Quantifying body shape differences between supine and standing postures for adults with high body mass index
Authors: Monica L. H. Jones, Sheila M. Ebert, Jingwen Hu, Byoung-Keon Park, Matthew P. Reed
Approximately 34% of US adults are obese with a body mass index (BMI) greater than or equal to 30 kg/m2. This cohort is highly variable in body shape and in the amount of change in body shape with posture change. Three-dimensional surface scans provide a means of quantifying these differences. This study examined the change in surface shape of adults with high BMI between supine and standing postures. Supine postures are of particular interest because of the ready availability of medical imaging scans obtained in supine postures. Understanding shape change between supine and standing postures would enable the use of supine data for some standing applications.
Data were gathered from 12 adults (6 female and 6 male), ranging in BMI from 30 kg/m2 to over 40 kg/m2. Surface geometry in a standing posture was recorded in a whole-body scanner. A table with transparent support surfaces enabled supine whole-body body shape to be captured with a hand-held scanner. A grid pattern of landmarks on the participant’s torso was extracted from the scans to track surface deformation differences between the two postures. A least-squares alignment algorithm was employed to minimize the difference between standing and supine scan data.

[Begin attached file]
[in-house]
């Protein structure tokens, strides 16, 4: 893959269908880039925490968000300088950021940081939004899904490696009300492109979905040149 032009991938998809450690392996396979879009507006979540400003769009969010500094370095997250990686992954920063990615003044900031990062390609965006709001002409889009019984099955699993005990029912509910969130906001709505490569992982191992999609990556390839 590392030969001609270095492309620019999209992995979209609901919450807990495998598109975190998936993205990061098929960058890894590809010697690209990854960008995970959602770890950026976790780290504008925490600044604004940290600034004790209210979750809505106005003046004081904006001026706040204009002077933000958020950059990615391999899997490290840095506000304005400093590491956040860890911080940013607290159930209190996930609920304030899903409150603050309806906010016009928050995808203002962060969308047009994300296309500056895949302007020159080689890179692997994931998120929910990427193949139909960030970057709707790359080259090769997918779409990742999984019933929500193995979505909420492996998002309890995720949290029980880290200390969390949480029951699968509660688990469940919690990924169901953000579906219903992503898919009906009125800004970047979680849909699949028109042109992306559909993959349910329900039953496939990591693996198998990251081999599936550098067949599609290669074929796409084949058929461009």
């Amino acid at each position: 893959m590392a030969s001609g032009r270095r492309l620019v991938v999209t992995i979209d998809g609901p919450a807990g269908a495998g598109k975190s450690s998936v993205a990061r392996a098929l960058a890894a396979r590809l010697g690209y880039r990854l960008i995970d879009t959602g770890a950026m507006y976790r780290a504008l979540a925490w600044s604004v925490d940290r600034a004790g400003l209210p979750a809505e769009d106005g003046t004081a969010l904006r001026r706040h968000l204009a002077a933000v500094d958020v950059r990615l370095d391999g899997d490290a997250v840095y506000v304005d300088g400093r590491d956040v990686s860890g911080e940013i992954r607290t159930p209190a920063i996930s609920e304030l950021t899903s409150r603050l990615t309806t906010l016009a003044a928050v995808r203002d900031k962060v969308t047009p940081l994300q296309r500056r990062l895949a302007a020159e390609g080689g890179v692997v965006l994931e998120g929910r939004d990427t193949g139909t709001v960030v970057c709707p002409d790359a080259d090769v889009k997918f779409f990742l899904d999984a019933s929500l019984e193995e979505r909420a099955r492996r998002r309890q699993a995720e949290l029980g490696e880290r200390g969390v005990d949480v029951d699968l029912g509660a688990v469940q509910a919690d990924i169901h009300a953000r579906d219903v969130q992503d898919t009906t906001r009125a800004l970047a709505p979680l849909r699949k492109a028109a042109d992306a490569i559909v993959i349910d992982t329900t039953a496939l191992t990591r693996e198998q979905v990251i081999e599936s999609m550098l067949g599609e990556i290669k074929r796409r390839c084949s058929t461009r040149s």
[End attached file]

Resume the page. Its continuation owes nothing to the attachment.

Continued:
The new methods provide high-resolution data on posture and surface geometry of individuals with a wide range of body shapes in both standing and supine postures. The ability to quantify the posture effects on body shape will enable geometries of adipose tissues extracted from medical images that are acquired in supine positions, to be applied to the external body shape. Data on body shape from a larger sample will be useful for improving product design and safety and provide more realistic computational surrogates.